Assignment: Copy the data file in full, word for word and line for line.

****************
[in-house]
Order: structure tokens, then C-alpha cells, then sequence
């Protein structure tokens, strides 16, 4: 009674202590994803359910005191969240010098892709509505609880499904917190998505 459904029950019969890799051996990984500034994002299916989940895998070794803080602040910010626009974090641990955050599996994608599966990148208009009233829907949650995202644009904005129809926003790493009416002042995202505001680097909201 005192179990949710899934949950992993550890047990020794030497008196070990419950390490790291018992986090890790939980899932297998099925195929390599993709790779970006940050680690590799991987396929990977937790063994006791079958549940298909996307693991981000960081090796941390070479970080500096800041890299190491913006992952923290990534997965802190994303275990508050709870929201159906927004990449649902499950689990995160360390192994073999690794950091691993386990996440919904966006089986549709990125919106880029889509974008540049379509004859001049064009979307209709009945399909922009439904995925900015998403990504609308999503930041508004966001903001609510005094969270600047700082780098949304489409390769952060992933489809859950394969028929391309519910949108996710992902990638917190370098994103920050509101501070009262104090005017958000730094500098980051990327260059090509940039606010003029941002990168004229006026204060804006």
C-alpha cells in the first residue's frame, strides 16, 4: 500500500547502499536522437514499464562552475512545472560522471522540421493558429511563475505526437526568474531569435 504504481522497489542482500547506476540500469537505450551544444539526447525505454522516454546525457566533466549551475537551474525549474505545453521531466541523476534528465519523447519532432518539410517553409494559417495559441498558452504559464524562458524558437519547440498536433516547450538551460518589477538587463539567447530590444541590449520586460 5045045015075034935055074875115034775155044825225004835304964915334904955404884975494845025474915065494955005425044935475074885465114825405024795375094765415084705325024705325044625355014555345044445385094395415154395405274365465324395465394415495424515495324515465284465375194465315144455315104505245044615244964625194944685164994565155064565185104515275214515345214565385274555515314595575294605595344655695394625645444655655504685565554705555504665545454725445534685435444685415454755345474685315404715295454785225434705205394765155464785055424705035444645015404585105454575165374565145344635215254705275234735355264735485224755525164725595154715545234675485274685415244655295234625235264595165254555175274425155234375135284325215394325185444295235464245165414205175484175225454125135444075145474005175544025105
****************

[in-house]
Order: structure tokens, then C-alpha cells, then sequence
């Protein structure tokens, strides 16, 4: 009674202590994803359910005191969240010098892709509505609880499904917190998505 459904029950019969890799051996990984500034994002299916989940895998070794803080602040910010626009974090641990955050599996994608599966990148208009009233829907949650995202644009904005129809926003790493009416002042995202505001680097909201 005192179990949710899934949950992993550890047990020794030497008196070990419950390490790291018992986090890790939980899932297998099925195929390599993709790779970006940050680690590799991987396929990977937790063994006791079958549940298909996307693991981000960081090796941390070479970080500096800041890299190491913006992952923290990534997965802190994303275990508050709870929201159906927004990449649902499950689990995160360390192994073999690794950091691993386990996440919904966006089986549709990125919106880029889509974008540049379509004859001049064009979307209709009945399909922009439904995925900015998403990504609308999503930041508004966001903001609510005094969270600047700082780098949304489409390769952060992933489809859950394969028929391309519910949108996710992902990638917190370098994103920050509101501070009262104090005017958000730094500098980051990327260059090509940039606010003029941002990168004229006026204060804006």
C-alpha cells in the first residue's frame, strides 16, 4: 500500500547502499536522437514499464562552475512545472560522471522540421493558429511563475505526437526568474531569435 504504481522497489542482500547506476540500469537505450551544444539526447525505454522516454546525457566533466549551475537551474525549474505545453521531466541523476534528465519523447519532432518539410517553409494559417495559441498558452504559464524562458524558437519547440498536433516547450538551460518589477538587463539567447530590444541590449520586460 5045045015075034935055074875115034775155044825225004835304964915334904955404884975494845025474915065494955005425044935475074885465114825405024795375094765415084705325024705325044625355014555345044445385094395415154395405274365465324395465394415495424515495324515465284465375194465315144455315104505245044615244964625194944685164994565155064565185104515275214515345214565385274555515314595575294605595344655695394625645444655655504685565554705555504665545454725445534685435444685415454755345474685315404715295454785225434705205394765155464785055424705035444645015404585105454575165374565145344635215254705275234735355264735485224755525164725595154715545234675485274685415244655295234625235264595165254555175274425155234375135284325215394325185444295235464245165414205175484175225454125135444075145474005175544025105